Whatever the motives of this Penn State team, one thing we know for sure is that the animals collected on this expedition were endangered animals and possibly the last individuals of their kind.

Yes, deforestation is advancing in Haiti. I make no excuses for us Haitians in this regard, though I do feel obliged to note that the world loses 16 million acres of forest each year, and deforestation is a problem for the entire globe, including the US. [5]

The Haitian frogs and lizards were hunted in their forest sanctuary: one requiring a tortuous journey by helicopter and picked for its inaccessibility to humans. The animals were spirited away to a US laboratory to be ground up and exploited for their DNAs.

Such comportment by scientists is criminal and would be illegal in the United States. It brings to mind the Christian missionaries who kidnapped 33 Haitian children immediately after the earthquake. Like the missionaries, these US scientists feel that while in Haiti they are under no legal or ethical guidelines. In fact, they were so proud of their deeds that they publicized them in an article [1] and a video.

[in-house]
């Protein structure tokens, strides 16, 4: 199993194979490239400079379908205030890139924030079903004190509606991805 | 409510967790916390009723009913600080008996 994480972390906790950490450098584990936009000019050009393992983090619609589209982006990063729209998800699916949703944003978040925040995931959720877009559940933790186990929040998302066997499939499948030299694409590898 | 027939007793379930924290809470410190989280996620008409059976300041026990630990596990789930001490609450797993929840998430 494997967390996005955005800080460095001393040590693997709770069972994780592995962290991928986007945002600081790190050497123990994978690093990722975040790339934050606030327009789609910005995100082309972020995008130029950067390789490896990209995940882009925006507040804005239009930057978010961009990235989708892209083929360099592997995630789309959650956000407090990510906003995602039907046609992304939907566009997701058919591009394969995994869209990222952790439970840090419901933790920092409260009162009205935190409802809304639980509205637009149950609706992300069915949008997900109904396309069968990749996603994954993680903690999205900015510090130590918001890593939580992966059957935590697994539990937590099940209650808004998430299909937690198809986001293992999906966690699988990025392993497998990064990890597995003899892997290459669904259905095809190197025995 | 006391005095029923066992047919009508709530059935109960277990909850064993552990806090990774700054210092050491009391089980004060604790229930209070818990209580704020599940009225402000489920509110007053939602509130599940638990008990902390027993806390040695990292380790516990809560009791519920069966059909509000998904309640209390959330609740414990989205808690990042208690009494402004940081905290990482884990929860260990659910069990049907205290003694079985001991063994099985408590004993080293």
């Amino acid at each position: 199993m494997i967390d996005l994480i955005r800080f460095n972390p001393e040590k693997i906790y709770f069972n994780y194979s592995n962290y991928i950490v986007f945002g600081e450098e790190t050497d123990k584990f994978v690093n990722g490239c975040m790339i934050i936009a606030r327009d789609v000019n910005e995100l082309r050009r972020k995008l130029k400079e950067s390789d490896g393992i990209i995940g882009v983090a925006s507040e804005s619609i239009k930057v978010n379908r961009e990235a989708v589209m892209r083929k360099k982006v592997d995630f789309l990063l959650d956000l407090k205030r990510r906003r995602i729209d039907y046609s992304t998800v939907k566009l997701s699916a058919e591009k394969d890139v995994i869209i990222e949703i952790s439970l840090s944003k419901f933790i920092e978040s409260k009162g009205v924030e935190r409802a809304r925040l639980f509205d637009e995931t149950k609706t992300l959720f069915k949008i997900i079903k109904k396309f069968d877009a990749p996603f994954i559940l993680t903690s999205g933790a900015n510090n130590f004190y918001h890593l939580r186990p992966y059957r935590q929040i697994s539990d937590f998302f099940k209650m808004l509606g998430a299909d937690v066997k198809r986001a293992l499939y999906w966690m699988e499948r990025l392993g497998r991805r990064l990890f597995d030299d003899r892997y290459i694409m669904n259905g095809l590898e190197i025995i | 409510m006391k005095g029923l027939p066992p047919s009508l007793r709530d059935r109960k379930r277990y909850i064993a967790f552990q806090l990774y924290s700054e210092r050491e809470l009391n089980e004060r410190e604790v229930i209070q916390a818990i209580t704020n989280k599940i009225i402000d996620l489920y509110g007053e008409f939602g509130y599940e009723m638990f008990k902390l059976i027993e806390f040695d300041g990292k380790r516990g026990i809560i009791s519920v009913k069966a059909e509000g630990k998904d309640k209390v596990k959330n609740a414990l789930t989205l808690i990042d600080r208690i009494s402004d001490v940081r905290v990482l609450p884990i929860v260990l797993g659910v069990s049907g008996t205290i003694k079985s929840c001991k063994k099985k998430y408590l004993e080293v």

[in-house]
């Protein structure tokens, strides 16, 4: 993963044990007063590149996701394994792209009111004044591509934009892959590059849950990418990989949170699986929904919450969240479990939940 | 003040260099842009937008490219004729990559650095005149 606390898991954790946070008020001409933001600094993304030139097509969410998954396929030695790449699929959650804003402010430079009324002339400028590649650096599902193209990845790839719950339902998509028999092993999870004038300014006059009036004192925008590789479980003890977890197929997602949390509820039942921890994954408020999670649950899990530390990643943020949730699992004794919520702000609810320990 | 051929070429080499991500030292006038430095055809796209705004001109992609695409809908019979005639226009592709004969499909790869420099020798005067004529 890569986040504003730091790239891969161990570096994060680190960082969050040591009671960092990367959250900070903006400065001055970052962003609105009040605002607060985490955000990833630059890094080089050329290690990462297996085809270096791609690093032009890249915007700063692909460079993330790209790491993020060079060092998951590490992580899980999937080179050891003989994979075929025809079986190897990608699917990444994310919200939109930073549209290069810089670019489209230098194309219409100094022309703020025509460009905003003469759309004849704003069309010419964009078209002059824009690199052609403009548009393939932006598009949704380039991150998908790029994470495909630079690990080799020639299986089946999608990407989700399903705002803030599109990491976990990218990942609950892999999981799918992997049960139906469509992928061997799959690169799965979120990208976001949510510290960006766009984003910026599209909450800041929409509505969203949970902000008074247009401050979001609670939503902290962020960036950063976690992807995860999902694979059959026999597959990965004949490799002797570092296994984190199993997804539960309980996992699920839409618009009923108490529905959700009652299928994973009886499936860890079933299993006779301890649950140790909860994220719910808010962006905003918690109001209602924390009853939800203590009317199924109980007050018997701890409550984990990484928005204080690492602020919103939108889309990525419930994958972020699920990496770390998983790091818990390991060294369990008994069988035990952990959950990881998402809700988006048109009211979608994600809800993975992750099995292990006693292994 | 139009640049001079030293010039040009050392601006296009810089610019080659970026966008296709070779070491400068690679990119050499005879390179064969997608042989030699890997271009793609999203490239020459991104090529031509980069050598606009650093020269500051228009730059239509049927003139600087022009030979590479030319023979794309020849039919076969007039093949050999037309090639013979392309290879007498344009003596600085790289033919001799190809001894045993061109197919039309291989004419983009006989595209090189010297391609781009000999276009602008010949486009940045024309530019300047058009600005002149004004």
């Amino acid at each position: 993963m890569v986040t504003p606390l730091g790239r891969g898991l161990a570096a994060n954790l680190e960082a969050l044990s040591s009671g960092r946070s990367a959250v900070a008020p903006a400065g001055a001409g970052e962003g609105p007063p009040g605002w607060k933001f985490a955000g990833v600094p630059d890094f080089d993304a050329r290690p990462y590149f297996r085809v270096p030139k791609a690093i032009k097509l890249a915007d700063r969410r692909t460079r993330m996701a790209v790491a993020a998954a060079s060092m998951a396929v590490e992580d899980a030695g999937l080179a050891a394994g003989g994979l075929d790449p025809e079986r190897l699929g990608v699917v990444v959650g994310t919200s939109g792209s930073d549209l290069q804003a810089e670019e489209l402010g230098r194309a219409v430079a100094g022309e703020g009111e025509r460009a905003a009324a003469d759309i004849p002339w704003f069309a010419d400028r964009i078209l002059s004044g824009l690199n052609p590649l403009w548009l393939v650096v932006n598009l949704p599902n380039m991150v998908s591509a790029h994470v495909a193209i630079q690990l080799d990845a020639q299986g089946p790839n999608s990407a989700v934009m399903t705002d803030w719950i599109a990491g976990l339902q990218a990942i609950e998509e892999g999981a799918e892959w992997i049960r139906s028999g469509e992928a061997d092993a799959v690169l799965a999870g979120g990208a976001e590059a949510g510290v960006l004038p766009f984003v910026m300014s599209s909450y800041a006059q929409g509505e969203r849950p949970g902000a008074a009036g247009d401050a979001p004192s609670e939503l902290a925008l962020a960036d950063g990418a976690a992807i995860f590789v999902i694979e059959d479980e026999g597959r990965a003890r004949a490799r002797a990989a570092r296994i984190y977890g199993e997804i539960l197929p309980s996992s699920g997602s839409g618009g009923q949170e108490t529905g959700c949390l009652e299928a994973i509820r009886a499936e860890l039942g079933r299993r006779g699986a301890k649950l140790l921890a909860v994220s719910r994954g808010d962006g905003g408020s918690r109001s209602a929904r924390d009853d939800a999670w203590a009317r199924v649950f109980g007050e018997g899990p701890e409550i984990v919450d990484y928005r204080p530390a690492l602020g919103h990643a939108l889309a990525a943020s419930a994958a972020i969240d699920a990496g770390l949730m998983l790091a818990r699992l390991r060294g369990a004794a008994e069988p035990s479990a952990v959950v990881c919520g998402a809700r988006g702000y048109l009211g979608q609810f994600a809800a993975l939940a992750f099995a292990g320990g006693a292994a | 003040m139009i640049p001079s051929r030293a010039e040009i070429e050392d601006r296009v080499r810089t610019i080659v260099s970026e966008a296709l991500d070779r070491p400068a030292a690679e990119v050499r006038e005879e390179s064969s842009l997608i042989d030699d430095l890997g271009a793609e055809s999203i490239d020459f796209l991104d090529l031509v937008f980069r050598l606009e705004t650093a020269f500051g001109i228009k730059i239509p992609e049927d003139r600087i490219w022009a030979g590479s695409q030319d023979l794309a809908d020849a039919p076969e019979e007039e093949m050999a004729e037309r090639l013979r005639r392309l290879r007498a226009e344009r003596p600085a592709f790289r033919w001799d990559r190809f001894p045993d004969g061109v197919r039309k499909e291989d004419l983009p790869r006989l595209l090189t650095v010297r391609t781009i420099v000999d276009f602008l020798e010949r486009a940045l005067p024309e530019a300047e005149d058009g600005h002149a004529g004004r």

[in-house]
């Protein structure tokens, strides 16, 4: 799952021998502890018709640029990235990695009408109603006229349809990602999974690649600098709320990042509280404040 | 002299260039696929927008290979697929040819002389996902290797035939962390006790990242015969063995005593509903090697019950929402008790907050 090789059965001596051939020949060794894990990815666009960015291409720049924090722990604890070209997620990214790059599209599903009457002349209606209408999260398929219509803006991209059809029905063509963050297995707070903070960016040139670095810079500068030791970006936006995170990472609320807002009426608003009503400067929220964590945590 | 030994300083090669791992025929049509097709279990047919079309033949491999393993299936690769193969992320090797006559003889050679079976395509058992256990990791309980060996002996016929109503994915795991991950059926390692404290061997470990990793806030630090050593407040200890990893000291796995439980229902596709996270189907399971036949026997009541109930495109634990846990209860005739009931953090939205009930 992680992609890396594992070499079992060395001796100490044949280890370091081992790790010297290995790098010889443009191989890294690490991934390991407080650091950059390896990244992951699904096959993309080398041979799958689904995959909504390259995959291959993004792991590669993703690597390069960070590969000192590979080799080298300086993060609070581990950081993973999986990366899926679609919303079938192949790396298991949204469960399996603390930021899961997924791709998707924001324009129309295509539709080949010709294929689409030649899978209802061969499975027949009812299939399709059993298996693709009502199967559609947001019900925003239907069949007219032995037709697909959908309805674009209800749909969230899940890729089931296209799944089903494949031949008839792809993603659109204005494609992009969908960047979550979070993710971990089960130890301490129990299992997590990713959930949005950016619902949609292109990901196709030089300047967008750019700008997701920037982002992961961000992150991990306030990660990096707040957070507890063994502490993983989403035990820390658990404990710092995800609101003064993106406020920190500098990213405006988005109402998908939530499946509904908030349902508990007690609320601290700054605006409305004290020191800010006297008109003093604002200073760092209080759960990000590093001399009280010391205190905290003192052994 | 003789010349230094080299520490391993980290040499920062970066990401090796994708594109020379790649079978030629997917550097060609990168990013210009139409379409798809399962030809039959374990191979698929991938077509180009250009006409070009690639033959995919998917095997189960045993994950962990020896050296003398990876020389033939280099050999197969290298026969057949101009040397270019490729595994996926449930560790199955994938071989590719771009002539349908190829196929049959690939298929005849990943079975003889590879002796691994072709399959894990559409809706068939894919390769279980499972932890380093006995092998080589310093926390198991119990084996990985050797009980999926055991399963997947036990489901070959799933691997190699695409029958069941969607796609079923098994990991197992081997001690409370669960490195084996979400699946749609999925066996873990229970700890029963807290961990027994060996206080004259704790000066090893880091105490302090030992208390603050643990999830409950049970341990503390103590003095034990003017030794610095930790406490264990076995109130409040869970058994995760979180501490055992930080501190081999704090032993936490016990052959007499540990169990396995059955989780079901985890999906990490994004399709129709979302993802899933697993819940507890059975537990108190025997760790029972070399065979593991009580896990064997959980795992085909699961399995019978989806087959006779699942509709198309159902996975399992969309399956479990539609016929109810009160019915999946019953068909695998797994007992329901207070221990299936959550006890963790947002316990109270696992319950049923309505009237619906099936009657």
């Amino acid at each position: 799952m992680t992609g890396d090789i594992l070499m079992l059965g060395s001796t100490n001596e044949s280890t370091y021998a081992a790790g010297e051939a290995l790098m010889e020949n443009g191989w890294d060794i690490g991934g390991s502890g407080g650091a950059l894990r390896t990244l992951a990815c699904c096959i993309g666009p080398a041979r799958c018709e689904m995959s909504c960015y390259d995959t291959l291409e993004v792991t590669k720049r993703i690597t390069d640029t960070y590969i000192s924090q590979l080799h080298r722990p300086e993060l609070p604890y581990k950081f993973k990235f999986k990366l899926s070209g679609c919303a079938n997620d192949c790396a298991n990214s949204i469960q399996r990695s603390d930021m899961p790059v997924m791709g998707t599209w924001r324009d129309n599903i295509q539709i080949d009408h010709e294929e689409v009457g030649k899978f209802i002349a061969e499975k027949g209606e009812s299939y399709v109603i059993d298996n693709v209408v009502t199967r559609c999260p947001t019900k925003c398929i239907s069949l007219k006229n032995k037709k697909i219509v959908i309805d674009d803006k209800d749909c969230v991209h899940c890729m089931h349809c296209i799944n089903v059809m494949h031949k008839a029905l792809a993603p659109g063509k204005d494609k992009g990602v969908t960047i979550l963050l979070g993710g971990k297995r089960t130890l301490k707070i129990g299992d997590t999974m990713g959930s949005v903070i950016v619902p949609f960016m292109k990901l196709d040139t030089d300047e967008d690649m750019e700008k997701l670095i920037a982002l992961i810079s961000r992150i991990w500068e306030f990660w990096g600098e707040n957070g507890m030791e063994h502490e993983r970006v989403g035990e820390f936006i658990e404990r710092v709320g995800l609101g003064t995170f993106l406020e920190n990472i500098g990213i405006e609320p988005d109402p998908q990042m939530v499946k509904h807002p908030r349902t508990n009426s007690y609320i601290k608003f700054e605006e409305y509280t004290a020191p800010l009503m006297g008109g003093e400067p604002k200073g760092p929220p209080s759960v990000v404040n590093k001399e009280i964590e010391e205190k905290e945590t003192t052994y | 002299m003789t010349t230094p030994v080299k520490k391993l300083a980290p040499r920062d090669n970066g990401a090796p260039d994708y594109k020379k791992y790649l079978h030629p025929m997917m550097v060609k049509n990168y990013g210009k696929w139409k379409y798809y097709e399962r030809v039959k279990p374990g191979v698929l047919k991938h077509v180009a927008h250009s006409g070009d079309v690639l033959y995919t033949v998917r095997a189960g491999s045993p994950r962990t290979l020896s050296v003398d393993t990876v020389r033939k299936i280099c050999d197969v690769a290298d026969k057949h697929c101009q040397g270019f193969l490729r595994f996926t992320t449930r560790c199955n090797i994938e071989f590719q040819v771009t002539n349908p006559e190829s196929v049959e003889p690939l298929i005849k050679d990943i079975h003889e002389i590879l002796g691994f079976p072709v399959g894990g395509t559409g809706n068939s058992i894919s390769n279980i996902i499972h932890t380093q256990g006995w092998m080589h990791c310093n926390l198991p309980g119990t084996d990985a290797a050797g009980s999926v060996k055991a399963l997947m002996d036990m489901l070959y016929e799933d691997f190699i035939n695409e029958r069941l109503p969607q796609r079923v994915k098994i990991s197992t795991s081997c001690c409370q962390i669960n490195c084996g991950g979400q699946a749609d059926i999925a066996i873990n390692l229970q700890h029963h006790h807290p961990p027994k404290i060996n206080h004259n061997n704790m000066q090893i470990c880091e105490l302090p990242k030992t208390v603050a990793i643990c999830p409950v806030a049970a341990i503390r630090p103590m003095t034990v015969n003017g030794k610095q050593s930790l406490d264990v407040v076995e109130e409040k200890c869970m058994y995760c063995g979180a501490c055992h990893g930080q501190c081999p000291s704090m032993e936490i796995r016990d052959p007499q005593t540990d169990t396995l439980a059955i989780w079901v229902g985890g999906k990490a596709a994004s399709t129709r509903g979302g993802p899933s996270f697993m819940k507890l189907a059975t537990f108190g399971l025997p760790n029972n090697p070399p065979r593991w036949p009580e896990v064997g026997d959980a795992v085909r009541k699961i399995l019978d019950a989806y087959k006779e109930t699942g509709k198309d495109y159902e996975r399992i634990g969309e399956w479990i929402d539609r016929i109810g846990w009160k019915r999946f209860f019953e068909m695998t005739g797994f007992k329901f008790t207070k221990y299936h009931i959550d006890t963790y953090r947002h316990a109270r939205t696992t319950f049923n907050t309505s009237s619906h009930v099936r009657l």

Obviously, their overarching interest is to publish scientific papers that move their careers along. But DNA sequencing, which is what these scientists evidently do best, is actually quite boring and undemanding. Scientific papers on DNA sequencing do not make careers, unless one sequences the DNA of the cholera that infected Haiti or something of the sort. In other words, if the owner of the DNA is exciting, then one can instantly turn an otherwise boring sequencing project into a “hot” career-building enterprise.

Their overarching interest is to publish scientific papers that move their careers along.


As it happens, lizards are a hot scientific topic right now. The first genome (all the DNA that makes up the genetic material) sequence for a reptile was published three months ago, and it was the sequence of the green anole (Anolis carolinensis) genome. [2] The justification offered by a team at Harvard for this project was that there was a connection to human health because of “the anole split brain and the fact that female anoles alternate ovaries in producing eggs, just like one other group of vertebrates.”

The project resulted in a huge grant to the Harvard group, which had searched Haiti’s Tiburon peninsula for Anolis darlingtoni in summer 2009 and failed to find it. And so this summer’s expedition to the peninsula by a rival Penn State team to rediscover this elusive animal might have been motivated merely by a desire for one-upmanship.